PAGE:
On your part here in the Philippines after doing that, after instructing Veronica Sison, what else did you do because of this violation?
I think the next step was to issue a demand letter because any way I do not want to go to Court, it is so hard, Sir."

The foregoing event show Luwalhati's own ardent campaign in following up the claim. To the Court's mind, it is beyond her control why the demand letter for damages was only sent subsequent to her infuriating follow-ups regarding the whereabouts of the said package. We can surmise that if there was any omission at all to file the said claim within the prescriptive period provided for under the Air Waybill it was mostly due to herein appellant's own behavior, the outcome thereof cannot, by any chance, be imputed to the herein appellees.[44] (Grammatical errors in the original)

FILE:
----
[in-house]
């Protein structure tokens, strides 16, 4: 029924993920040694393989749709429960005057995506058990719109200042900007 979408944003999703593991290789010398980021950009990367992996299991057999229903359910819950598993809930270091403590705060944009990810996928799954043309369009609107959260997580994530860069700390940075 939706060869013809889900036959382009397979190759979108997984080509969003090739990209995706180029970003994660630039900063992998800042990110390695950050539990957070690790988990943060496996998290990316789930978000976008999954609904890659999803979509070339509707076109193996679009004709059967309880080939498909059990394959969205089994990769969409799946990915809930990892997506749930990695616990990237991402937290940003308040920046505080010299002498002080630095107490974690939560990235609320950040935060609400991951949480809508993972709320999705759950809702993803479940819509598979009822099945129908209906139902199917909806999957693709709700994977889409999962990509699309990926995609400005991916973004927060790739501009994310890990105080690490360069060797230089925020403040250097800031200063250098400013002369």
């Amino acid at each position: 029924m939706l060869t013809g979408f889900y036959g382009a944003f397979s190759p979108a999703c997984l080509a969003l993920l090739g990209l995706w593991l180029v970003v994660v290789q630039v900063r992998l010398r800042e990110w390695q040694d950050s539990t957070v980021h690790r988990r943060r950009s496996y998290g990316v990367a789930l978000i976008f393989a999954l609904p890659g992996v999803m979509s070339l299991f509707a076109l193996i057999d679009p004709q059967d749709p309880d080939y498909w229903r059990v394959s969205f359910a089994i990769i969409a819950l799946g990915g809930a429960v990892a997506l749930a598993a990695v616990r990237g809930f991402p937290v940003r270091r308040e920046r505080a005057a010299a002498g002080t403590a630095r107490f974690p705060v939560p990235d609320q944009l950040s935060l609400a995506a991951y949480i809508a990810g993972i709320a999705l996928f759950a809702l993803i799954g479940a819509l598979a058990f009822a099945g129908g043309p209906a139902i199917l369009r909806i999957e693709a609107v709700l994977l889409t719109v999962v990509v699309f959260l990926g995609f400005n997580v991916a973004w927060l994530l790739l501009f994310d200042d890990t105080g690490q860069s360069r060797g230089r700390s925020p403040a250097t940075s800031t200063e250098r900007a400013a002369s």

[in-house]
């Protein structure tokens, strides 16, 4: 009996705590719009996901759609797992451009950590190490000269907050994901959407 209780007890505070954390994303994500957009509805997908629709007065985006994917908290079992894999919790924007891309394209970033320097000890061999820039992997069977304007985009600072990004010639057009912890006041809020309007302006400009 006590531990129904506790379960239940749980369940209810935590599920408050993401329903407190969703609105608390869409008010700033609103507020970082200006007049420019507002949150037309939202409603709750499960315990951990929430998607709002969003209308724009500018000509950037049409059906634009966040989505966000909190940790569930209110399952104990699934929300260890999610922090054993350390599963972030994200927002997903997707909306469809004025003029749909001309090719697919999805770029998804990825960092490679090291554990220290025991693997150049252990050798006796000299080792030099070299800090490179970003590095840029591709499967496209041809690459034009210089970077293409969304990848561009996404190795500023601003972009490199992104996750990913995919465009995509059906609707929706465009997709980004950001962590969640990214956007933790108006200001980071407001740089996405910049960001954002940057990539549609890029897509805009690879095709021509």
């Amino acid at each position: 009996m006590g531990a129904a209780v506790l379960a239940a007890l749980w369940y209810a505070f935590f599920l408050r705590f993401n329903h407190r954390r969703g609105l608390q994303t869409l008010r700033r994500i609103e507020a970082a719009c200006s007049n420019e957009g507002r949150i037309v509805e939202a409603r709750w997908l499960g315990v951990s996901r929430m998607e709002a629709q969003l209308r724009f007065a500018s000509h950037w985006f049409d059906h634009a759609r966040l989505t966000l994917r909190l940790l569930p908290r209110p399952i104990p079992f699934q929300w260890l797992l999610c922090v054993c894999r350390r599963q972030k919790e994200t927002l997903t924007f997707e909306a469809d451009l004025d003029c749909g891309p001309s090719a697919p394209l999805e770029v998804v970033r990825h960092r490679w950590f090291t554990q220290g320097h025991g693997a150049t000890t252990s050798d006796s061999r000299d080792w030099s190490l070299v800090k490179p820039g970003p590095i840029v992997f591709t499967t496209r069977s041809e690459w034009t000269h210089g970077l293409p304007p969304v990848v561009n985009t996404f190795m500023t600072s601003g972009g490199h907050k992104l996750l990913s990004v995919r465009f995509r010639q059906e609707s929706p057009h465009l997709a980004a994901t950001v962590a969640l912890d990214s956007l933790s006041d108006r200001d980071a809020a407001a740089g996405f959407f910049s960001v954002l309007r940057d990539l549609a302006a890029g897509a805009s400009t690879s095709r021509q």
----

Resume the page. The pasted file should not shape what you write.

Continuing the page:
Petitioner has been unable to persuasively refute Luwalhati's recollection of the efforts that she and Sison exerted, and of the responses it gave them. It instead insists that the 45-day period stated in its Air Waybill is sacrosanct. This Court is unable to bring itself to sustaining petitioner's appeal to a convenient reprieve. It is one with the Regional Trial Court and the Court of Appeals in stressing that respondents' inability to expediently file a formal claim can only be attributed to petitioner hampering its fulfillment. Thus, respondents must be deemed to have substantially complied with the requisite 45-day period for filing a formal claim.


The Civil Code mandates common carriers to observe extraordinary diligence in caring for the goods they are transporting:

Article 1733. Common carriers, from the nature of their business and for reasons of public policy, are bound to observe extraordinary diligence in the vigilance over the goods and for the safety of the passengers transported by them, according to all the circumstances of each case.